No. 9 Irish, No. 14 Wolfpack ready to go toe-to-toe
SOUTH BEND, Ind. (AP) — Lace up the gloves and strap on the head gear.
When No. 9 Notre Dame and No. 14 North Carolina State meet Saturday in a matchup of 6-1 teams, it pits the nation’s sixth-ranked rushing offense against the sixth-ranked rushing defense. The Irish rush for nearly 318 yards per game, the Wolfpack surrender just 91.3 yards on the ground.
“A great head-to-head heavyweight battle right there,” N.C. State coach Dave Doeren said.
Not one that many thought could have national championship implications before the season started.
But here they both are, with the first College Football Rankings waiting to be announced on Halloween Eve. Notre Dame, 4-8 in 2016, is fresh from its fifth straight victory, a 49-14 pasting of archrival Southern California. N.C. State, re-freshened after a bye week, comes in with six straight victories, including stunners over Atlantic Coast Conference Atlantic Division rivals Florida State (27-21) and Louisville (39-25).
“They are deserving of their ranking,” Notre Dame coach Brian Kelly said. “They can play with anybody.”
Six-foot-4, 275-pound senior defensive end Bradley Chubb already has 6 ½ sacks and 14 tackles for loss, and he’s one of nine seniors who will start defensively.
The offense — directed by postgrad quarterback Ryan Finley, who has not been intercepted this season — features a pair of all-purpose players in running back Nyheim Hines and H-back Jaylen Samuels.
The 5-foot-9, 197-pound Hines, an All-American track sprinter, is coming off a third straight 100-yard rushing effort in a 35-17 victory at Pittsburgh on Oct. 14 during which he had an 83-yard TD run and a 92-yard punt return. The 5-11, 228-pound Samuels has 10 TDs (seven rushing) and 54 receptions for 453 yards.
Notre Dame, meanwhile, rides Heisman Trophy hopeful Josh Adams, who is seventh nationally with 967 rushing yards and second in yards per carry at 9.21; dual-threat quarterback Brandon Wimbush, who has totaled 1,410 yards and 18 touchdowns; and a defense that is eighth in turnovers gained (17) and 12th in points allowed per game (16.4).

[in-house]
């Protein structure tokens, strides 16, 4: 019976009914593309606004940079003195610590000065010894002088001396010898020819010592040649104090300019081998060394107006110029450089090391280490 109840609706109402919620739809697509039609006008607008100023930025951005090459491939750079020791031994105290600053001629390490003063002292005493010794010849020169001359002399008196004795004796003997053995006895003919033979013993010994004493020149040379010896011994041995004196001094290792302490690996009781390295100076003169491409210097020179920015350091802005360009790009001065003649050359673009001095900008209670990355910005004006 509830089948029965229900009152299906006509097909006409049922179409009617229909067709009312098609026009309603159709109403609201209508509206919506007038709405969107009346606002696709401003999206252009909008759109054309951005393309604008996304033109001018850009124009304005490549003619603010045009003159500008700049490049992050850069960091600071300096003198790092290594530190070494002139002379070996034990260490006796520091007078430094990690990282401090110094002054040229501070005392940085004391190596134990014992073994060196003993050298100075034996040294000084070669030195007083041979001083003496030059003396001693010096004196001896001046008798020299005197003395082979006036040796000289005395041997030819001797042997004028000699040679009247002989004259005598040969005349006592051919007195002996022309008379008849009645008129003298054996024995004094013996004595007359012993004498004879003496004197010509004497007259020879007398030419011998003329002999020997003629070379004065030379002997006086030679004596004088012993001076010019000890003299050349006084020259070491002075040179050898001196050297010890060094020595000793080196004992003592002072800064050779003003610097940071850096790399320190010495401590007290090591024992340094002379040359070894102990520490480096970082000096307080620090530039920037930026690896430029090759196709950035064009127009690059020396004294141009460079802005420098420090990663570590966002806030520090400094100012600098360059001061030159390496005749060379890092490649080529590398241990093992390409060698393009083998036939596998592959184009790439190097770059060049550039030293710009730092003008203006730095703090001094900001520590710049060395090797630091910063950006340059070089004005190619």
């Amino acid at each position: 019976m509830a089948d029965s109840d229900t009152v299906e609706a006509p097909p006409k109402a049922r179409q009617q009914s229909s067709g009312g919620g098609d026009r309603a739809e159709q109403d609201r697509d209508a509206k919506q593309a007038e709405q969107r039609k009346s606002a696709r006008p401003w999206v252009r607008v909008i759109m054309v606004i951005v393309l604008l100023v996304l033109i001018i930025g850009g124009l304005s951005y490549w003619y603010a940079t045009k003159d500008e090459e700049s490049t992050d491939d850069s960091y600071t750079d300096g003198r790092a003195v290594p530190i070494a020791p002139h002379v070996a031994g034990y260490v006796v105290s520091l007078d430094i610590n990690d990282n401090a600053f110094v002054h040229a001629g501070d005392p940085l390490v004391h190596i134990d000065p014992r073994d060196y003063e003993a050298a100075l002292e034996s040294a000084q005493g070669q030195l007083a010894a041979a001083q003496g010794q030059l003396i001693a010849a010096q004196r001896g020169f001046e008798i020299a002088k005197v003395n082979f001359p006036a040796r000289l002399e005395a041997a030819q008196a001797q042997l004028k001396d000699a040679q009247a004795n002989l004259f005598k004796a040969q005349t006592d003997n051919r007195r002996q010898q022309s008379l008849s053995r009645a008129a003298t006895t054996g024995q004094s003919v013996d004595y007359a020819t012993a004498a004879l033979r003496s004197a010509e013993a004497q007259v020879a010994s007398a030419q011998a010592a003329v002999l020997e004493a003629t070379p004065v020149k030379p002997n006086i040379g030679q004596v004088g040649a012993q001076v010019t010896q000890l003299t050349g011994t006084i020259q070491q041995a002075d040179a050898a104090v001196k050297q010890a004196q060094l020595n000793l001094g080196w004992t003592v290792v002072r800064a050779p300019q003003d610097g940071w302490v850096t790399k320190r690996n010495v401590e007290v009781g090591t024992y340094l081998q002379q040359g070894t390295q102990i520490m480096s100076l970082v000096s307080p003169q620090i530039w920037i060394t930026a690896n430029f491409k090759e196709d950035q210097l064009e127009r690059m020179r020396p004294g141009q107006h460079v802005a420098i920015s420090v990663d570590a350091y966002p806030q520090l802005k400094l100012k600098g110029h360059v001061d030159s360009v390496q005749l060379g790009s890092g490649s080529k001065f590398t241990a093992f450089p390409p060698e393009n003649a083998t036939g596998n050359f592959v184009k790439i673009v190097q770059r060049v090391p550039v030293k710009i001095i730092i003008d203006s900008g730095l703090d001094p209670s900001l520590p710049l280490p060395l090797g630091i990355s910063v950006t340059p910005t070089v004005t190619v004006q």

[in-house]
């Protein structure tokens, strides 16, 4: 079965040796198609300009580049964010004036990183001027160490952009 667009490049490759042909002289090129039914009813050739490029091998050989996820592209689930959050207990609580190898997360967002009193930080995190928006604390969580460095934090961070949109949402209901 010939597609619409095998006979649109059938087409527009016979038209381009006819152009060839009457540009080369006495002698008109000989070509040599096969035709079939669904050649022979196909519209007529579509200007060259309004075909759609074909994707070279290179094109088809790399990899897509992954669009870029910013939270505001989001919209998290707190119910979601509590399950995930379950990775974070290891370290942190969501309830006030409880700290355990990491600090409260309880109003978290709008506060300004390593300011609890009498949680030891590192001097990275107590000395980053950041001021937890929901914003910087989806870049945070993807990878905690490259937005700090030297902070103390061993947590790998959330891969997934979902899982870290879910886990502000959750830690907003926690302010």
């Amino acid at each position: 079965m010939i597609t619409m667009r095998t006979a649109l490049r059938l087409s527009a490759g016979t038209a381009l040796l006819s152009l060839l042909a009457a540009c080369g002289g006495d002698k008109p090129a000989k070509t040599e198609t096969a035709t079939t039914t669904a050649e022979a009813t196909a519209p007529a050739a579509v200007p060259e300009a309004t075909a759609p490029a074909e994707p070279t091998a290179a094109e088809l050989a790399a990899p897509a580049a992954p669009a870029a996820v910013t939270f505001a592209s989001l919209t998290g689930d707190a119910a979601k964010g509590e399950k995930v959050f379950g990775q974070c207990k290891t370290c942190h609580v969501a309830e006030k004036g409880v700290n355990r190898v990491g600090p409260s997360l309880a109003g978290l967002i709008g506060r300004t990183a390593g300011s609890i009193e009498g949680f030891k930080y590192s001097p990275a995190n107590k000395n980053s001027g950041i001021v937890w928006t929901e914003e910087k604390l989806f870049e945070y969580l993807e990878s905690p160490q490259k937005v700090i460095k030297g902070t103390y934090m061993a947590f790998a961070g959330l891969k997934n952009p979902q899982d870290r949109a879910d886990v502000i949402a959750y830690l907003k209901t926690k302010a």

Some other things to know about the Irish and Wolfpack:
After seven games, Notre Dame has a 1.43 turnover margin (takeaways minus giveaways divided by games played) that is fourth in the nation. The Irish have 17 takeaways (7 interceptions, 10 fumble recoveries) against 7 giveaways (4 interceptions, 3 fumbles) and have outscored the opposition 94-10. After seven games, N.C. State is 10th in turnover margin at 1.14 with its 11 takeaways (6 interceptions, five fumble recoveries) against just 3 giveaways (all fumbles).
The last interception thrown by Finley came against the Miami Hurricanes on Nov. 19, 2016. Finley’s 313 attempts without an interception is the longest current streak in the nation but only the second-longest in school history behind the 379 in 2008-09 by current Seattle Seahawks QB Russell Wilson. In his 248 attempts this season, Finley has 172 completions (69.4 percent) for 1,968 yards and 11 touchdowns.
Finley has been sacked just seven times and the N.C. State offensive line has allowed just eight, two fewer than the number allowed by Notre Dame. Meanwhile, both defenses have 18 sacks to their credit, their 2.57 sacks per game ranking 32nd nationally. Fifteen of N.C. State’s 18 have been recorded by linemen, as opposed to 12 ½ by Notre Dame’s linemen, with Jerry Tillery, Daelin Hayes and Khalid Kareem having three each.
NEXT TD WILL BE ITS FIRST
In two previous games against the Wolfpack, Notre Dame has failed to score a touchdown. At the Gator Bowl following the 2002 season, No. 11 Notre Dame managed just two field goals in a 28-6 loss to a No. 17 N.C. State team led by QB Philip Rivers. Then last year in the Hurricane Matthew monsoon at Carter-Finley Stadium, the Wolfpack beat the Irish 10-3, winning on a blocked Irish punt returned by FS Dexter Wright.
BEEN THERE, DONE THAT
The Wolfpack have never made a trip to South Bend in their previous 124 years of playing football. But Doeren has seen the Golden Dome many times. “I’ve been up there several times to watch them play when I was young,” said Doeren, who grew up in a Catholic household in Kansas. He was there, too, in 1999 as a USC graduate assistant when the Irish beat the Trojans, 25-24.
BEEN THERE BOTH AND DONE THAT
The obvious tie between the two programs is head coach Lou Holtz, who was 33-12-3 as head coach of the Wolfpack from 1972-75 and 100-30-2 from 1986-96 at Notre Dame, where his 1988 team won the school’s last national championship.